WASHINGTON (Reuters) - The U.S. House of Representatives cleared three bills related to the Iran nuclear deal for debate on Thursday, voting along party lines to approve rules for debating the three measures, none of which will have a direct impact on the nuclear agreement between Iran and world powers announced on July 14.
There were 243 votes for, all from Republicans, on the procedural vote and 186 against, all from Democrats.
Votes on whether to pass the measures or not are expected later on Thursday and on Friday.
One of the three measures is a resolution finding that President Barack Obama has not complied with the Iran nuclear review act, the second is a motion of approval of the nuclear deal and the third would seek to suspend Obama's right to waive sanctions.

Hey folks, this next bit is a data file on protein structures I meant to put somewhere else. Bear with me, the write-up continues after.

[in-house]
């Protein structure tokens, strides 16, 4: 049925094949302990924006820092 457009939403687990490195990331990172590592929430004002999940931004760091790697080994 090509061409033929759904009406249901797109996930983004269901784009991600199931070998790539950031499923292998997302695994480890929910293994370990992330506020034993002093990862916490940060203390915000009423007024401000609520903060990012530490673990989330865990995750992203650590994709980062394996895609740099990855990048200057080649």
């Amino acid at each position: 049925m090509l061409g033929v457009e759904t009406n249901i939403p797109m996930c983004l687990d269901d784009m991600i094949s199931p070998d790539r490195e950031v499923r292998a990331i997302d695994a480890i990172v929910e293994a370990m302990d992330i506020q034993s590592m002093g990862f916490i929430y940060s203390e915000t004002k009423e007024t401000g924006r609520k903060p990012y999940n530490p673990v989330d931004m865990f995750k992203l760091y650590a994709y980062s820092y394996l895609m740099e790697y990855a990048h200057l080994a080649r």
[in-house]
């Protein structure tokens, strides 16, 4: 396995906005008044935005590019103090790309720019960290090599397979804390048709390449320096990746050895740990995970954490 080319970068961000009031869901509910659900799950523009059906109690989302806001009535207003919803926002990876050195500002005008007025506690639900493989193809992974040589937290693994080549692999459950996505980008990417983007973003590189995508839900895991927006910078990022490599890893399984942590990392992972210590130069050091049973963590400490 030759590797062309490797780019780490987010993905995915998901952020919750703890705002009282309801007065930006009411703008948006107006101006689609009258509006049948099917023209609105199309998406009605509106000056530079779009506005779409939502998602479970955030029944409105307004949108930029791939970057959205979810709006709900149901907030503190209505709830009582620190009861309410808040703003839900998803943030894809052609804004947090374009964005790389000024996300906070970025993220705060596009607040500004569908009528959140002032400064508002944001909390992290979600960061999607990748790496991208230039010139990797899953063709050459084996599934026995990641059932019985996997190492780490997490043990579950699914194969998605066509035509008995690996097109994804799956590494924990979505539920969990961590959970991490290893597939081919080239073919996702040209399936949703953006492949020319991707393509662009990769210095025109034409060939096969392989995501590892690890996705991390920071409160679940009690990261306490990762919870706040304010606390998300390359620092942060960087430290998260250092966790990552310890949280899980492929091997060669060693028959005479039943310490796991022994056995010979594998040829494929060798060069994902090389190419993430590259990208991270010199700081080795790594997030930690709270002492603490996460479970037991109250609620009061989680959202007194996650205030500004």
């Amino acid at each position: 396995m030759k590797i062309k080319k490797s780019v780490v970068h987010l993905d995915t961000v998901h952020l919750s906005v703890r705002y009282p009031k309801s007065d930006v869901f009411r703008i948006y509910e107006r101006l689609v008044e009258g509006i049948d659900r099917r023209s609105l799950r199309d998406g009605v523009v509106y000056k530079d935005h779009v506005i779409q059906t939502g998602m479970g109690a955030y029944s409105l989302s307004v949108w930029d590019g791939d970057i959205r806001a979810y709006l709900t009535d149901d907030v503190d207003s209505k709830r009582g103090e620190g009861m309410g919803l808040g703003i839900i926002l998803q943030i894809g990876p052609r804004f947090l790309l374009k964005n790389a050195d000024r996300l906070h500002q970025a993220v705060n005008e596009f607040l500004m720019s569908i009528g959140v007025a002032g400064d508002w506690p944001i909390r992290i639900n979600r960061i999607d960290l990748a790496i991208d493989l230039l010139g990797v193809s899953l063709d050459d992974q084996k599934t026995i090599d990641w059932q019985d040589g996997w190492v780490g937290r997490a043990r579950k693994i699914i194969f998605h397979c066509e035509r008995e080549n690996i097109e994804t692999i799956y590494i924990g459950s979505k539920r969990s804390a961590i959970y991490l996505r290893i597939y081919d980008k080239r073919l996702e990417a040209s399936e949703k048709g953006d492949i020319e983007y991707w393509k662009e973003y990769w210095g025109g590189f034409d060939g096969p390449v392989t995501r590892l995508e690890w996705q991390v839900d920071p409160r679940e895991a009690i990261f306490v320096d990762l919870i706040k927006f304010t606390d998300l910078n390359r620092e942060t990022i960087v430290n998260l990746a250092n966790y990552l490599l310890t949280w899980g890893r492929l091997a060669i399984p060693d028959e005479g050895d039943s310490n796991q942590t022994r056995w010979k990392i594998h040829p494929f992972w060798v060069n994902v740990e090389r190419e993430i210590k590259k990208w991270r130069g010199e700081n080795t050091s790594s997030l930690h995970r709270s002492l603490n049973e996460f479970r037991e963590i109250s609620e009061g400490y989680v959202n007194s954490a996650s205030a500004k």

House Republicans came up with the plan for three votes related to the Iran deal on Wednesday after a rebellion by some of the party's most conservative lawmakers delayed a vote on a resolution of disapproval of the nuclear agreement.
A disapproval resolution would cripple the Iran deal by eliminating Obama's ability to waive sanctions, if it passed both Houses and survived a veto. But there is enough Democratic support in Congress to ensure that the measure never becomes law.
There are no plans now for the Senate to vote on legislation similar to the three measures being considered in the House.
(Reporting by Patricia Zengerle; Editing by Mohammad Zargham and Sandra Maler)